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Common idiopathic pulmonary fibrosis risk variants are associated with hypersensitivity pneumonitis
  1. Haruhiko Furusawa1,2,
  2. Anna L Peljto1,
  3. Avram D Walts1,
  4. Jonathan Cardwell1,
  5. Philip L Molyneaux3,
  6. Joyce S Lee1,
  7. Evans R Fernández Pérez4,
  8. Paul J Wolters5,
  9. Ivana V Yang1,
  10. David A Schwartz1
  1. 1 Department of Medicine, University of Colorado School of Medicine, Aurora, Colorado, USA
  2. 2 Department of Respiratory Medicine, Tokyo Medical and Dental University, Bunkyo-ku, Japan
  3. 3 Respiratory Medicine, Imperial College Healthcare NHS Trust, London, UK
  4. 4 Department of Medicine, Division of Pulmonary, Critical Care and Sleep Medicine, National Jewish Health, Denver, Colorado, USA
  5. 5 Pulmonary and Critical Care, University of California San Francisco, San Francisco, California, USA
  1. Correspondence to Dr David A Schwartz, Department of Medicine, University of Colorado, Denver, USA; david.schwartz{at}


A subset of patients with hypersensitivity pneumonitis (HP) develop lung fibrosis that is clinically similar to idiopathic pulmonary fibrosis (IPF). To address the aetiological determinants of fibrotic HP, we investigated whether the common IPF genetic risk variants were also relevant in study subjects with fibrotic HP. Our findings indicate that common genetic variants in TERC, DSP, MUC5B and IVD were significantly associated with fibrotic HP. These findings provide support for a shared etiology and pathogenesis between fibrotic HP and IPF.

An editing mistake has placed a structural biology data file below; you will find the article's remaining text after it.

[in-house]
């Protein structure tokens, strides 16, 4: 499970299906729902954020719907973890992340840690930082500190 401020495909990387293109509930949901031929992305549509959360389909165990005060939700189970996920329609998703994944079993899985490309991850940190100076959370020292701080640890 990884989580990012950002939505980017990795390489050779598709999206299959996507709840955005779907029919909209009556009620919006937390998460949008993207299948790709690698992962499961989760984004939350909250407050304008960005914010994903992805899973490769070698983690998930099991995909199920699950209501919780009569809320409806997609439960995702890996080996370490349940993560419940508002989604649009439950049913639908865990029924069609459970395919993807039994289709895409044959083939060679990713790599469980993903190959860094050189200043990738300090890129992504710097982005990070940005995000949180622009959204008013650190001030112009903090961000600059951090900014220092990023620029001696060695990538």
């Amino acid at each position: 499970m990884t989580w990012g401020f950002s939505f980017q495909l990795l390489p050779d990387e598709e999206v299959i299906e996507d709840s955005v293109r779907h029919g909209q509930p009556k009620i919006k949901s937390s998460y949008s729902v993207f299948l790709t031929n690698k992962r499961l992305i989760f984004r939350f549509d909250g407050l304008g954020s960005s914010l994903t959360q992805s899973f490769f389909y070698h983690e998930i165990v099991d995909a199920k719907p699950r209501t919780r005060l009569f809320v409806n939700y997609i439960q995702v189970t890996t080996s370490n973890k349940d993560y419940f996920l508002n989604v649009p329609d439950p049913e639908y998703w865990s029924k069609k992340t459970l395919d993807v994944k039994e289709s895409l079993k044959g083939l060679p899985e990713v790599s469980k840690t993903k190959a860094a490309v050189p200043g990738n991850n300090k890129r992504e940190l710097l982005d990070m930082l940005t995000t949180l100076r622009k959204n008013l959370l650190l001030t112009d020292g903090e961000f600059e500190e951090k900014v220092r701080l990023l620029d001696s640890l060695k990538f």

• hypersensitivity pneumonitis

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  • Contributors IVY and DAS designed the study and provided quality control at each step of the project. HF, ADW, PLM, ERFP and PJW provided data and samples. HF performed the sample preparation. JSL, IVY and DAS supervised and coordinated the clinical and lab work assessment. HF, ALP and JC performed the data cleanings and analysis. HF and DAS wrote the original draft of the manuscript. All authors contributed to manuscript review, editing, and final approval for submission.

  • Funding This research was supported by grants from the NHLBI (R01-HL097163, R01-HL148437, P01- HL092870, UH3-HL123442 and UG3-HL151865) and DoD (W81XWH-17-1-0597).

  • Competing interests DAS reports grants from NIH-NHLBI, DOD, VAMC, and Eleven P15 during the conduct of the study; Travel support, patents, advisory board membership, ATS committee membership. Business collaboration with Eleven P15 and Vertex Pharmaceuticals. PJW reports grant from Boehringer Ingelheim during this study. ERFP reports grants from NIH-NHLBI, Colorado office of economic development and international trade research, Boehringer Ingelheim and Genentech during the study. Payment of honoraria for lectures from Boehringer Ingelheim speaker bureau. JSL reports a grant from NIH-NHLBI. ALP reports the consulting fee from ElevenP15. PLM is supported by an Action for Pulmonary Fibrosis Mike Bray fellowship and reports a grant from Boehringer Ingelheim, AstraZeneca and Roche. IVY, ADW, JC and HF declare no conflicts of interest associated with this manuscript.

  • Provenance and peer review Not commissioned; externally peer reviewed.